Not all musical ambition is the same; it even comes in many shapes and sizes. It can be a different approach on your sophomore album or a complete makeover of your sound and image. In further opposition to the supposed sophomore album curse, Harlem’s ASAP Ferg looks to avoid disappointment with Always Strive and Prosper. For one, the shift in overall tone and sonic palette between Trap Lord, his debut album from over three years ago, and ASAP is immediately noticeable. Trap Lord kicked out the jams with “Let It Go”, setting up the debut as one of the year’s penultimate summer soundtracks; ASAP opening cut “Rebirth” smacks you with a notice of obvious change from Ferg as both a burgeoning artist and maturing individual. Music fans aren’t usually very accepting of an artist changing their sound or image, which Ferg is certainly aware of, but on this new album he essentially forces them to realize that a rapper can express different aspects of themselves at different moments.
Clocking in at roughly 47 minutes across a charitable eighteen tracks, Always Strive and Prosper does not seem to break any new ground. The album contains nothing as instantly recognizable as “Work”, Ferg’s trunk-rattling breakout hit, or immediately catchy as “Shabba”, and it largely abandons its predecessor’s retro East Coast hip-hop flavor—as well as the derivative Southern rap instrumentals—in favor of a gleaming, catchy pop shine and subtle real world earthiness. Some artists fall into a sophomore slump by trying to replicate a breakthrough’s success but Ferg almost seems to have approached ASAP as if his first had never existed. The hood pope emcee splits this new album between big time brags, colorful shout-alongs, fuzzy/futuristic instrumentals, Top 40 ambitions, and absurd narrative-driven skits, and it’s precisely this fragmentary nature that’s both its strength and weakness. The excitement of being musically all over the place with distorted, rough studio edits, stadium-sized beats and diverse features—from Chuck D to Chris Brown, and sadly Big Sean, too—pressed against street-centric swagger can leave listeners bewildered as to what the hell is coming next.
Similarly to his famous best friend ASAP Rocky, Ferg has always had a way with using hip-hop’s vast stylistic elements and tropes to his advantage. After all, this is the postmodern New York kid that coopted Atlanta’s all-encompassing roughneck trap lifestyle, prompting the Trap God himself, Gucci Mane, to air out some grievances. Here, he once again shifts and contorts both recognizable sonic and lyrical elements to his liking; “Let It Bang”, a potentially by-the-numbers banger if in the hands of a less excitable artist, is molded into something slightly more palatable, digestible and refreshingly nonthreatening by Ferg; “Strive” recruits Under Construction-era Missy Elliott and flips a vintage hip-house ditty with words of encouragement for downtrodden Millennials; and “Hungry Ham” finds the ASAP Mob reunited with Skrillex for another surefire crossover party starter. If there’s any takeaway from ASAP, it’s that Ferg at least sounds like he’s having fun with music. The one instance of Trap Lord familiarity on the album is perhaps its lead single “New Level”, which ultimately conforms to Future’s mumbling clichés rather than allotting Ferg his own space to play with.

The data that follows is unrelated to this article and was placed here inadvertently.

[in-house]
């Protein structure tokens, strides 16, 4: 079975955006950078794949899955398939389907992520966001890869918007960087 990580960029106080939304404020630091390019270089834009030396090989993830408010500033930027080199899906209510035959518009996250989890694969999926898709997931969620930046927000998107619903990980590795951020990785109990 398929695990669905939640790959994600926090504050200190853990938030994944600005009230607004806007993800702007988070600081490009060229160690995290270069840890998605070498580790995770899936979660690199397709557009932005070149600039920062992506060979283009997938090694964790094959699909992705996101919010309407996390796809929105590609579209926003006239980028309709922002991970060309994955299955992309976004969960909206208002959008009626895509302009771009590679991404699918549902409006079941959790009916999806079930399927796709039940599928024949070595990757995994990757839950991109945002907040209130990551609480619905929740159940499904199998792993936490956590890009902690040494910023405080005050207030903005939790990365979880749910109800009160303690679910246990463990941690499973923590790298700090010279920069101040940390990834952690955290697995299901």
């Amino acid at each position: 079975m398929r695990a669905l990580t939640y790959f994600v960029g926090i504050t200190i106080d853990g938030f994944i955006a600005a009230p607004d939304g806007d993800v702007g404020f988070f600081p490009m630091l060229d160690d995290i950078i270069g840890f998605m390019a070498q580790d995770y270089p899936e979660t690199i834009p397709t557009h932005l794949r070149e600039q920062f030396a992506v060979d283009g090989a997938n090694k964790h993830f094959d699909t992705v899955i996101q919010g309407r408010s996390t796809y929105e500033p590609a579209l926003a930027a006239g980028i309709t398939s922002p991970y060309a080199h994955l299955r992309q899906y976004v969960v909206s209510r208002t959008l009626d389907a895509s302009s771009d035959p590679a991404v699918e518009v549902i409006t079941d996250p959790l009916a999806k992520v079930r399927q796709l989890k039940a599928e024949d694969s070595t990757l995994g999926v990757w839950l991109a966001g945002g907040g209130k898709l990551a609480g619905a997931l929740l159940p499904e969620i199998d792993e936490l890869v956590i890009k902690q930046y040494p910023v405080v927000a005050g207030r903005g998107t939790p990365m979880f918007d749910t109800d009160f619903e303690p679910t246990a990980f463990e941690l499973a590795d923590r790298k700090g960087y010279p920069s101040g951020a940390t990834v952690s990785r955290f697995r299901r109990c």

Always Strive and Prosper is certainly a slippery album. Throughout ASAP Ferg is just trying shit out; some of it sticks and some of it sucks. With the quality being an obviously mixed bag, the album is backed by a glut of guest appearances and is strung along by a thinly-veiled narrative about family and home. These themes on ASAP usually prop up indiscriminately in the form of skits. We get one about his rowdy uncle (titled “Meet My Crazy Uncle”), which transitions into “Psycho”, a song that outlines just how crazy he really is, another about Ferg’s infidelity (titled “Damn Not Again”), and a skit dedicated to his deceased grandmother. The latter skit is the standout as it perfectly introduces “Grandma”, a sweet ode to his grandmother and the sepia-toned chestnut closer to the album. Before he pursued a career in rap Ferg had a background in art/design, which begs the question, why aren’t there more vivid, painterly lyrics on the album like this standout: “Wish you was here to smell this air/ Then I could touch your pretty hair/ We could talk for two more years/ Wish you were around in your wheel chair.”
It’s been nearly three years since ASAP Ferg burst onto the post-regional rap scene, soundtracking everything from high schoolers’ shenanigans to Bushwick rooftop barbeques, and a lot has changed between Trap Lord and Always Strive and Prosper. The bodega, crazy uncles, growing up, dealing with sudden fame, and saying goodbye all take up lots of space on Always Strive and Prosper—more than a handful of songs have characters thanking each other before riding off into the sunset. Moments like that, fictional or not, have to resonate with some confession and humanity. For all the sincerity and contemporary jargon about creating a legacy and artistic debt and tension and duality and eclectic personalities, world-beating influence and convergence, a seemingly drained Donald “Ferg” Ferguson, Jr. lets the album’s eighteen tracks just hover around the unsaid. C PLUS